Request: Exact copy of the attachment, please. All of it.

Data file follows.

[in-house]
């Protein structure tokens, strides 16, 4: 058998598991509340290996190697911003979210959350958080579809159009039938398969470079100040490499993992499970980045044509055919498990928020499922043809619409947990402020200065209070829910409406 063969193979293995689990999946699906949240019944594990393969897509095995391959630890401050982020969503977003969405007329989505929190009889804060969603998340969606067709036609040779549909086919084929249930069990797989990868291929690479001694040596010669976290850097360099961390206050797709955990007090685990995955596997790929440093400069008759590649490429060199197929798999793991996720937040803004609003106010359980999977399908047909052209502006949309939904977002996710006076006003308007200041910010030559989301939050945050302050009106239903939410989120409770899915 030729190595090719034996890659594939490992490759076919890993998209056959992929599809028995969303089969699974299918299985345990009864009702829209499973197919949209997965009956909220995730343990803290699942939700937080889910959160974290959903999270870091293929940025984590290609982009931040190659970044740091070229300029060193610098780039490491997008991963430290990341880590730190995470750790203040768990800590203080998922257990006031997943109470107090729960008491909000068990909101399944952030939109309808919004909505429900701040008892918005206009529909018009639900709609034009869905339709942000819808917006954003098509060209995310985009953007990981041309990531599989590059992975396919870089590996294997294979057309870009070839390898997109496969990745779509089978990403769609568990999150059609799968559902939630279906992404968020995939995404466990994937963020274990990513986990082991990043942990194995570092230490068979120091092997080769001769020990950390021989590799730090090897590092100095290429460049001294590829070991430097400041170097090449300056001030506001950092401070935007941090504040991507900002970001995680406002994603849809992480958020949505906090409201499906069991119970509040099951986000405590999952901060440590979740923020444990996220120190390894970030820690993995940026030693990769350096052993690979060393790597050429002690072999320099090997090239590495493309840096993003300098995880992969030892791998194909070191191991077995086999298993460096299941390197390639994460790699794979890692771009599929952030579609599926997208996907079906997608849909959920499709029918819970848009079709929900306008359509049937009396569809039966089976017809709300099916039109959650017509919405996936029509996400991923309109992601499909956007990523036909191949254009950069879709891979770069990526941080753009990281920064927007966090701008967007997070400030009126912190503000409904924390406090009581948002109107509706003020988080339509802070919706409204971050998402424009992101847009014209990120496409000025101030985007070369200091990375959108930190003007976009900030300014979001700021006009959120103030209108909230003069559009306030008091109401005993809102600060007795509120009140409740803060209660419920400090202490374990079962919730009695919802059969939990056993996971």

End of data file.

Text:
[in-house]
């Protein structure tokens, strides 16, 4: 058998598991509340290996190697911003979210959350958080579809159009039938398969470079100040490499993992499970980045044509055919498990928020499922043809619409947990402020200065209070829910409406 063969193979293995689990999946699906949240019944594990393969897509095995391959630890401050982020969503977003969405007329989505929190009889804060969603998340969606067709036609040779549909086919084929249930069990797989990868291929690479001694040596010669976290850097360099961390206050797709955990007090685990995955596997790929440093400069008759590649490429060199197929798999793991996720937040803004609003106010359980999977399908047909052209502006949309939904977002996710006076006003308007200041910010030559989301939050945050302050009106239903939410989120409770899915 030729190595090719034996890659594939490992490759076919890993998209056959992929599809028995969303089969699974299918299985345990009864009702829209499973197919949209997965009956909220995730343990803290699942939700937080889910959160974290959903999270870091293929940025984590290609982009931040190659970044740091070229300029060193610098780039490491997008991963430290990341880590730190995470750790203040768990800590203080998922257990006031997943109470107090729960008491909000068990909101399944952030939109309808919004909505429900701040008892918005206009529909018009639900709609034009869905339709942000819808917006954003098509060209995310985009953007990981041309990531599989590059992975396919870089590996294997294979057309870009070839390898997109496969990745779509089978990403769609568990999150059609799968559902939630279906992404968020995939995404466990994937963020274990990513986990082991990043942990194995570092230490068979120091092997080769001769020990950390021989590799730090090897590092100095290429460049001294590829070991430097400041170097090449300056001030506001950092401070935007941090504040991507900002970001995680406002994603849809992480958020949505906090409201499906069991119970509040099951986000405590999952901060440590979740923020444990996220120190390894970030820690993995940026030693990769350096052993690979060393790597050429002690072999320099090997090239590495493309840096993003300098995880992969030892791998194909070191191991077995086999298993460096299941390197390639994460790699794979890692771009599929952030579609599926997208996907079906997608849909959920499709029918819970848009079709929900306008359509049937009396569809039966089976017809709300099916039109959650017509919405996936029509996400991923309109992601499909956007990523036909191949254009950069879709891979770069990526941080753009990281920064927007966090701008967007997070400030009126912190503000409904924390406090009581948002109107509706003020988080339509802070919706409204971050998402424009992101847009014209990120496409000025101030985007070369200091990375959108930190003007976009900030300014979001700021006009959120103030209108909230003069559009306030008091109401005993809102600060007795509120009140409740803060209660419920400090202490374990079962919730009695919802059969939990056993996971």